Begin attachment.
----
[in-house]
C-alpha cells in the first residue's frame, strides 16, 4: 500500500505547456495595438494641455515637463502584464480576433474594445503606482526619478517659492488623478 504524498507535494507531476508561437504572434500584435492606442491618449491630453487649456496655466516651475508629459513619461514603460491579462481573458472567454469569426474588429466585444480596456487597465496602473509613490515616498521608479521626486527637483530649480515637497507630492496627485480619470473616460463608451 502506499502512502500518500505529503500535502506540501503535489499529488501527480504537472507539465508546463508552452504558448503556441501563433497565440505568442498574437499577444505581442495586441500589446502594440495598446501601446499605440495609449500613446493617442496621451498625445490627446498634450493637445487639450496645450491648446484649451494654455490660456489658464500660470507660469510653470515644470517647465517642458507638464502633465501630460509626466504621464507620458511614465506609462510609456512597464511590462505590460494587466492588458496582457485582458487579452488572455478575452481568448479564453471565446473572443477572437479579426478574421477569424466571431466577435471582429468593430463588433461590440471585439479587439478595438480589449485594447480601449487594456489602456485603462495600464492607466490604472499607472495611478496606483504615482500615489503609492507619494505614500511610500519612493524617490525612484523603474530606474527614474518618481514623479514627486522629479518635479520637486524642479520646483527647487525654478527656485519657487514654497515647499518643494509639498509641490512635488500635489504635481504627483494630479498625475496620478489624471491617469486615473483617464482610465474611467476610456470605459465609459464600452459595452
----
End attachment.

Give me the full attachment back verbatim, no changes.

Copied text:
[in-house]
C-alpha cells in the first residue's frame, strides 16, 4: 500500500505547456495595438494641455515637463502584464480576433474594445503606482526619478517659492488623478 504524498507535494507531476508561437504572434500584435492606442491618449491630453487649456496655466516651475508629459513619461514603460491579462481573458472567454469569426474588429466585444480596456487597465496602473509613490515616498521608479521626486527637483530649480515637497507630492496627485480619470473616460463608451 502506499502512502500518500505529503500535502506540501503535489499529488501527480504537472507539465508546463508552452504558448503556441501563433497565440505568442498574437499577444505581442495586441500589446502594440495598446501601446499605440495609449500613446493617442496621451498625445490627446498634450493637445487639450496645450491648446484649451494654455490660456489658464500660470507660469510653470515644470517647465517642458507638464502633465501630460509626466504621464507620458511614465506609462510609456512597464511590462505590460494587466492588458496582457485582458487579452488572455478575452481568448479564453471565446473572443477572437479579426478574421477569424466571431466577435471582429468593430463588433461590440471585439479587439478595438480589449485594447480601449487594456489602456485603462495600464492607466490604472499607472495611478496606483504615482500615489503609492507619494505614500511610500519612493524617490525612484523603474530606474527614474518618481514623479514627486522629479518635479520637486524642479520646483527647487525654478527656485519657487514654497515647499518643494509639498509641490512635488500635489504635481504627483494630479498625475496620478489624471491617469486615473483617464482610465474611467476610456470605459465609459464600452459595452